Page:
There’s a common misconception around transformational change, and it’s that “somehow to be successful you have to see around corners and connect the dots of seemingly unconnected things. That it has to be anticipatory,” Ian noted during the panel. But we can’t predict the future.

“Transformation is grey and fuzzy and feels uncomfortable,” Cheryl shared with us during our discussion. “If you’re truly going to leverage your creativity and do something that makes a difference, then you have to be able to deal with ambiguity.”

The Mike Tyson quote Ian shared fits particularly well here: “Everybody has a plan until they get punched in the mouth.”

It’s important to note that leaders can implement successful transformational change work in response to things they didn’t see coming and weren’t prepared for. On the flip side, sometimes leaders venture into ambiguity with a plan to solve a problem others haven’t fully identified yet.

“In some instances, you’re actually creating the need” and leading your audience through ambiguity, as Padma pointed out. “Sometimes the market doesn’t know what they need, so you have to target the white space,” she explained, going on to share that putting systemic things in place can help leaders overcome this challenge. “As humans, we’re all looking for something we know in a world of constant change, so when you take a systemic approach and introduce programmatic things, you can actually grapple with the change.”

Related: Innovating During Times of Uncertainty

What are the most important leadership skills to maintain during transformational change?

Here are a few of the skills our panel highlighted as being the most critical to enact and sustain transformational change:

Leaders need to be resilient

As a leader, “you constantly need to pivot, which requires resiliency and the ability to keep track of your vision,” Cheryl opened up with during this portion of our discussion. Part of being resilient involves embracing the naysayers in your organization as well as the cheerleaders.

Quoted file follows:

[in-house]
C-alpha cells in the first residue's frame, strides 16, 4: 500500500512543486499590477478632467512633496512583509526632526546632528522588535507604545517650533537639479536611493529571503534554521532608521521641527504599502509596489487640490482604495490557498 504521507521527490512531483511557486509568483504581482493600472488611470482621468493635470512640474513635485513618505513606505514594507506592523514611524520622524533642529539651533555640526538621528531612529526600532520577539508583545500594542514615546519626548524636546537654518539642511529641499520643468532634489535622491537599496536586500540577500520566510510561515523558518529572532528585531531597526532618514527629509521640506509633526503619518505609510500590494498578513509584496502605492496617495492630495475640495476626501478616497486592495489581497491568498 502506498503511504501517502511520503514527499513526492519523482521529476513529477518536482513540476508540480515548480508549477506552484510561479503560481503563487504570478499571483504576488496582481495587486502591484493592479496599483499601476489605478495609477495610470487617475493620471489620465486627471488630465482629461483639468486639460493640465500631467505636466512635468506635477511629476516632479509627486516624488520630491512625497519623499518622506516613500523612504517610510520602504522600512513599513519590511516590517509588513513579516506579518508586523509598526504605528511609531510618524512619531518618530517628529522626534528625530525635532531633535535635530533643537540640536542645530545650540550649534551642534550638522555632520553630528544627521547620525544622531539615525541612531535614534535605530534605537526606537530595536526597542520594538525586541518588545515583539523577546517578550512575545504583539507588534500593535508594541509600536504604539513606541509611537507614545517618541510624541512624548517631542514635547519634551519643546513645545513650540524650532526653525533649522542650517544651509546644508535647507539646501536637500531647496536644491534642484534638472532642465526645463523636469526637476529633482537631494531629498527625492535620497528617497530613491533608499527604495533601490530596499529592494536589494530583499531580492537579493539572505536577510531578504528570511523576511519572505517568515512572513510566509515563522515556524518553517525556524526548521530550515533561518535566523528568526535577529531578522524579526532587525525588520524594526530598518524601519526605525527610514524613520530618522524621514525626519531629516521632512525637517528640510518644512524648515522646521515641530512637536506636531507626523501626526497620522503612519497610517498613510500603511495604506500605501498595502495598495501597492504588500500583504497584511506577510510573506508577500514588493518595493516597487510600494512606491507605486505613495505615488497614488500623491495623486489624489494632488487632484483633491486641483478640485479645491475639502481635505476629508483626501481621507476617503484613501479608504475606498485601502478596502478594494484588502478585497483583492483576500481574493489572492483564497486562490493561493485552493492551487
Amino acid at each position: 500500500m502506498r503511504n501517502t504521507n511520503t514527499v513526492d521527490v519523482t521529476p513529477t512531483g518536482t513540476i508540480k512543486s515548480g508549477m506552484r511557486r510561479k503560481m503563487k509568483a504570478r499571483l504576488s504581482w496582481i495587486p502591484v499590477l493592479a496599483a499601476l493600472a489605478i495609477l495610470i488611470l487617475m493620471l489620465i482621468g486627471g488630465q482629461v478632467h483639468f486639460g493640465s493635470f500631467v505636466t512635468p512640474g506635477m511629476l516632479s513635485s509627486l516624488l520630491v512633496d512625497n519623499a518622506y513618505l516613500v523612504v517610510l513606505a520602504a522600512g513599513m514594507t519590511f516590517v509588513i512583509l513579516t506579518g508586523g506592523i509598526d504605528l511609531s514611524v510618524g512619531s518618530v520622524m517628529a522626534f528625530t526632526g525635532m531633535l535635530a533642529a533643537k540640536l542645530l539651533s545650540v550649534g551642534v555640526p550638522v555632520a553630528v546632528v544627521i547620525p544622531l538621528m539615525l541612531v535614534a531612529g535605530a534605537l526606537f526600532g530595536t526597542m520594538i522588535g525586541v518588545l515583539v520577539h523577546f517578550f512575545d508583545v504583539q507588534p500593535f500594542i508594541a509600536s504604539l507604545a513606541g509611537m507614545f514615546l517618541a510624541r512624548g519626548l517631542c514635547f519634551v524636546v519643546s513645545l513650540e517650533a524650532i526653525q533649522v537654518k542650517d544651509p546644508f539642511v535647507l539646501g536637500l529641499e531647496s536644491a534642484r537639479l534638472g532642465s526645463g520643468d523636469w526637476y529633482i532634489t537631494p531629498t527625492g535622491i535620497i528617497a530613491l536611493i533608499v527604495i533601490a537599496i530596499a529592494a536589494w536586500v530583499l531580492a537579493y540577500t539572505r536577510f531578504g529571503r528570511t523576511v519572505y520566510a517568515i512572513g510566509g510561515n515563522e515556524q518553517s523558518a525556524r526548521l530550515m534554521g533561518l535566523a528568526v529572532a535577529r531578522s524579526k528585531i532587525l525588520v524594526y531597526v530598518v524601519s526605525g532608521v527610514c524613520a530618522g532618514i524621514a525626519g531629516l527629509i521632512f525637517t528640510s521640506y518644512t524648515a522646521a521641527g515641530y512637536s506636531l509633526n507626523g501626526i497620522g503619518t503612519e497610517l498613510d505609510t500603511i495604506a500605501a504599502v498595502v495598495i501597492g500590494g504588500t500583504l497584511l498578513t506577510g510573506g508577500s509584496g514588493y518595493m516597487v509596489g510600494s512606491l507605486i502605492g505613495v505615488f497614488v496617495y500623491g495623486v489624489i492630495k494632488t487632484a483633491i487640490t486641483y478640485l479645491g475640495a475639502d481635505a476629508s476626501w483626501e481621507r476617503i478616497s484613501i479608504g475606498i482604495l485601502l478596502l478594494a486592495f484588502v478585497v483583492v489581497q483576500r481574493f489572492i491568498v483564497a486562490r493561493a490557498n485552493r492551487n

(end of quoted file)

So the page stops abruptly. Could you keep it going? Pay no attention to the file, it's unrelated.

“Resisters tend to be a little bit more vocal, especially at the beginning,” Ian pointed out. “They push back, and they ask tough questions.” But marginalizing, ignoring, or firing these people early in the process is not the answer.

“Often, resisters bring up good tough questions that the organization actually needs to address in order to successfully drive transformational change,” Ian continued. “So, love the influencers and the resistors” to build resiliency.

Read more: 5 Tips to Become a Resilient Leader

Leaders need to be honest

“Start with the truth,” Ian shared as he highlighted the advice he received from Dr. Ronald D. Sugar, which is included in the foreword of The Secret Sauce for Leading Transformational Change. Make sure your actions are based in reality instead of denying the data that’s in front of you. It is a huge risk as a leader to deflect, dismiss, or ignore any facts that don’t somehow reinforce your preferred view of the internal or external environment.

Of course, being honest also requires opening up the lines of communication with your team and stakeholders. “You need to be able to have strategic conversations that encourage dialogue,” Karen highlighted. This is how leaders uncover possibilities, build resiliency, and manage change effectively. “Remain connected with other people and pay attention so you can respond appropriately,” she advised.

Leaders need to be agile

One of the most important skills leaders can have is learning agility, as Karen pointed out. Being flexible and embracing speed can help you “collaborate, experiment, and reflect” while getting the ball rolling to implement change that has a real impact.

“Most leaders say they wish they moved faster, not slower, when it comes to driving transformational change,” Ian noted. Often, progress requires us to act more quickly than we feel comfortable doing.

“You never know what’s coming down the pipe,” Padma noted, so you need to be able to communicate boldly, move fluidly, and manage capacity versus capability. “Balancing the whole value chain is really important,” she continued, so pay attention to the needs of your internal team, your external stakeholders, and your consumers or customers to make informed decisions while navigating ambiguous situations with speed. 

How do you measure success throughout the transformational change process?

While the measures of success are usually specific to the unique organization, need, and context, as Karen pointed out, there are a few things you can focus on to track your progress:

Quantitative and qualitative measures

While we typically think of quantitative measures as being more stringent, qualitative measures can be as simple as setting pass or fail parameters to determine your success throughout different stages of the transformational change journey. Oftentimes, “there’s an emphasis on metrics that are numerical in nature, but the qualitative measures tell the greater story of the change narrative,” Karen shared.

She went on to stress the importance of being thoughtful about the measures you put in place because they will “solicit certain behaviors, so you have to make sure they don’t elicit the wrong types of behaviors, but rather reinforce the ones you do want to encourage.”